By Dahr Jamail for Truth Out – In 2008, Tim DeChristopher found himself bidding for parcels of public land around Arches and Canyonlands National Parks of Utah at an illegitimate Bureau of Land Management oil and gas lease auction. A climate activist acting as a bidder at the auction, DeChristopher ended up successfully winning 22,500 acres of land by bidding a total of $1.8 million, which he never intended to pay one nickel of, hence effectively killing the auction.
By Collin Rees for Oil Change International – The Dakota Access Pipeline has faced strong resistance from Native Americans, farmers, and ranchers along the proposed pipeline route. It’s also energized the broader climate movement and raised critical questions of protecting clean water, respecting native sovereignty, and rethinking eminent domain for private gain.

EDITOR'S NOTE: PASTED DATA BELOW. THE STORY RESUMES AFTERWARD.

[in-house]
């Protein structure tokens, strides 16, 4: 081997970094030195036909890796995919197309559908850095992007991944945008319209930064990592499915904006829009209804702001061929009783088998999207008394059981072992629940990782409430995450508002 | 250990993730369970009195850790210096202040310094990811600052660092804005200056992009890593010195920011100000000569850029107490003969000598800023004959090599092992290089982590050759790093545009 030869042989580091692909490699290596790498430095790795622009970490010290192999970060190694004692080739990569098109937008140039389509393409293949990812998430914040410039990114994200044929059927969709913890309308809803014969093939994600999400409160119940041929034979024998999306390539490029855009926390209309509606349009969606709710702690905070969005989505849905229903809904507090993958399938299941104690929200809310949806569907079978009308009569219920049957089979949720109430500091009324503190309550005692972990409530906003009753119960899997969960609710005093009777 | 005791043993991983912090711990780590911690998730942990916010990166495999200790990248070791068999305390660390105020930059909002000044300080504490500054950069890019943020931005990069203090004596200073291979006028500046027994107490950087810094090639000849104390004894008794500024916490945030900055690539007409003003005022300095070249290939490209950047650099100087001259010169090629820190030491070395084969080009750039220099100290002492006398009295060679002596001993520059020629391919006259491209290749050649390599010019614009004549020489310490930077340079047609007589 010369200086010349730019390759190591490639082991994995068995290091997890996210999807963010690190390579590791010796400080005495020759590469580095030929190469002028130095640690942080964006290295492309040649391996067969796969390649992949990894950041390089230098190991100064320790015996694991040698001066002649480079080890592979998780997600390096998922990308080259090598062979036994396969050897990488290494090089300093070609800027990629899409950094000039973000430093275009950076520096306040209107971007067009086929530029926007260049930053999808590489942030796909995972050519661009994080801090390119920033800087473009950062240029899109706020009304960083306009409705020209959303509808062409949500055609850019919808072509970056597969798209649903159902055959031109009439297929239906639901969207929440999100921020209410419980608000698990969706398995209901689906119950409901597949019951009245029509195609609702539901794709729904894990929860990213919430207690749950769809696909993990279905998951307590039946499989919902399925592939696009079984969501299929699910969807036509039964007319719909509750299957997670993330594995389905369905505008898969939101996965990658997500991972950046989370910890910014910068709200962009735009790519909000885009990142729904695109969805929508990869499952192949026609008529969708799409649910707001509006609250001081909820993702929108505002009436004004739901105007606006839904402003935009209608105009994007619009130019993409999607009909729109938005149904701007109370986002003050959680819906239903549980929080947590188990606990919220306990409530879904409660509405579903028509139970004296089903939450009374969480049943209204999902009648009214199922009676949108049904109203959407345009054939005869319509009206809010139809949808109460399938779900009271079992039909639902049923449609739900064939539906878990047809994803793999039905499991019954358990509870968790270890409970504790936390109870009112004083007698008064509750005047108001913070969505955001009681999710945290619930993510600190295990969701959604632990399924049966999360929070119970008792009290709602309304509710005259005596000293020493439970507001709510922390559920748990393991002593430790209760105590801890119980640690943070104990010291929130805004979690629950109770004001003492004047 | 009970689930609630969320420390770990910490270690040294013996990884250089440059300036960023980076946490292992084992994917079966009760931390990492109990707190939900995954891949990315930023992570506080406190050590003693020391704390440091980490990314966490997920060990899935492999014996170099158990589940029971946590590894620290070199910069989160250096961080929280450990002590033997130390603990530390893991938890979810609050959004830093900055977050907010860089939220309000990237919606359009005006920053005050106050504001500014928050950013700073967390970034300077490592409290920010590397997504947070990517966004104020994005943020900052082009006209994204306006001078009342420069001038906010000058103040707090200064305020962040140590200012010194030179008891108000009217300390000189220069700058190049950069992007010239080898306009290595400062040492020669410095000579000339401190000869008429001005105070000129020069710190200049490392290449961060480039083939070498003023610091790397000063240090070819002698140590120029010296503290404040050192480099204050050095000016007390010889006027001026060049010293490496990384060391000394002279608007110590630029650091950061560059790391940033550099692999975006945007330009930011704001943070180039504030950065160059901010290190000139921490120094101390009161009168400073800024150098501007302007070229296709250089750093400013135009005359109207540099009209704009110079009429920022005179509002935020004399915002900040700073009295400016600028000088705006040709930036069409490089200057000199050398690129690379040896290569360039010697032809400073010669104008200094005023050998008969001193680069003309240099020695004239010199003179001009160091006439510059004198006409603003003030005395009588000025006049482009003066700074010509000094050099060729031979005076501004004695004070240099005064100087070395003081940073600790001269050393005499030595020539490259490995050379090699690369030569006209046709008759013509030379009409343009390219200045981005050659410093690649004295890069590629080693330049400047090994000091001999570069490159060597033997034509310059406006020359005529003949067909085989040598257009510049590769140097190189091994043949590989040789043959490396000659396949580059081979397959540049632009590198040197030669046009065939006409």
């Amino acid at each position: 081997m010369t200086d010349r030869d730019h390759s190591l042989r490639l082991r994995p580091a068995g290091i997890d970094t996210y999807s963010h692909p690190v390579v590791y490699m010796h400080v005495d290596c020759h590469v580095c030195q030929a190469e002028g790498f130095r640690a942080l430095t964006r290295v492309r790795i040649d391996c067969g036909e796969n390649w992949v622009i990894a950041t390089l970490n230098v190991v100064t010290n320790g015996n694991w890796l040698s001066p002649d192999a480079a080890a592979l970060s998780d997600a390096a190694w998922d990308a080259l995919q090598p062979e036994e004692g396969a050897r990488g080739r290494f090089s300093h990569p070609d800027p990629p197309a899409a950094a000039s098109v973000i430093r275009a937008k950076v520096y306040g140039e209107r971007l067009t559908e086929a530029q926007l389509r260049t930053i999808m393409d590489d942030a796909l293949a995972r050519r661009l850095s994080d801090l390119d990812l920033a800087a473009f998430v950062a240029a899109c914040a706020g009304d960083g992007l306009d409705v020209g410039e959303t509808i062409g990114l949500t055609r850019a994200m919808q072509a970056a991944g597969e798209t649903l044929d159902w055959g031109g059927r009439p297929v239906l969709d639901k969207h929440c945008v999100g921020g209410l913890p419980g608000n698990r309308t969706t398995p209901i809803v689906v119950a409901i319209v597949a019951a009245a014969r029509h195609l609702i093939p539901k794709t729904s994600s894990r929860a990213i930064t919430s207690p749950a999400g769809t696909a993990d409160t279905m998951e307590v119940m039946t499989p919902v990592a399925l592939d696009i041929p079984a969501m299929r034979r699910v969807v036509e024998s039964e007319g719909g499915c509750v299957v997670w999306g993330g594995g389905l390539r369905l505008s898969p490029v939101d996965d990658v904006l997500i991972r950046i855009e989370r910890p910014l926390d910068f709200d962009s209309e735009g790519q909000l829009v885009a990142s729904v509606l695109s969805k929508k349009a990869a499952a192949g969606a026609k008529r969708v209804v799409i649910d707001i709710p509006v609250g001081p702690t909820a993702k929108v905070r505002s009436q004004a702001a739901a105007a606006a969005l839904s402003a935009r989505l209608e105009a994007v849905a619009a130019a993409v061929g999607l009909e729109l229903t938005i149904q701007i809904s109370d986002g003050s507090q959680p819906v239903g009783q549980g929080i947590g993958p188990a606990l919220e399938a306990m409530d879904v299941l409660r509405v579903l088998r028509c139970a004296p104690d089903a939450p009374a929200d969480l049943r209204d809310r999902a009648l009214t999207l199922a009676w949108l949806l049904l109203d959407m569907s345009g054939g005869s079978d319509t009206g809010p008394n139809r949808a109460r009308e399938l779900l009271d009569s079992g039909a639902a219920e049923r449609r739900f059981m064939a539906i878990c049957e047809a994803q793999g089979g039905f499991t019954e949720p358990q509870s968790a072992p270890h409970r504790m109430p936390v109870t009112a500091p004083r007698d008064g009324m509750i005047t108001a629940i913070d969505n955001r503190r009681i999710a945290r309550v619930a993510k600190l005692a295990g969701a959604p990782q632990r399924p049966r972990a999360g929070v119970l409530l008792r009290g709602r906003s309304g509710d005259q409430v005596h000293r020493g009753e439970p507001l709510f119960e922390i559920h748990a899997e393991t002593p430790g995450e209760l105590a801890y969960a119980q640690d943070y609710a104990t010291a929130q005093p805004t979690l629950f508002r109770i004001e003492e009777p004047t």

By Matthew Teague for The Guardian – The cost of August’s historic flooding in Louisiana is surging into view now, and rising as fast as riverwater. It could hit $15bn, according to a new report, and state officials and residents have begun scrambling to find money as southern Louisiana slowly dries out. Flood insurance will cover only a fraction of the cost, because 80% of the homes affected – more than 110,000, and almost as many vehicles – had no such insurance. The region has never flooded in living memory, and in many areas flood insurance was not even available.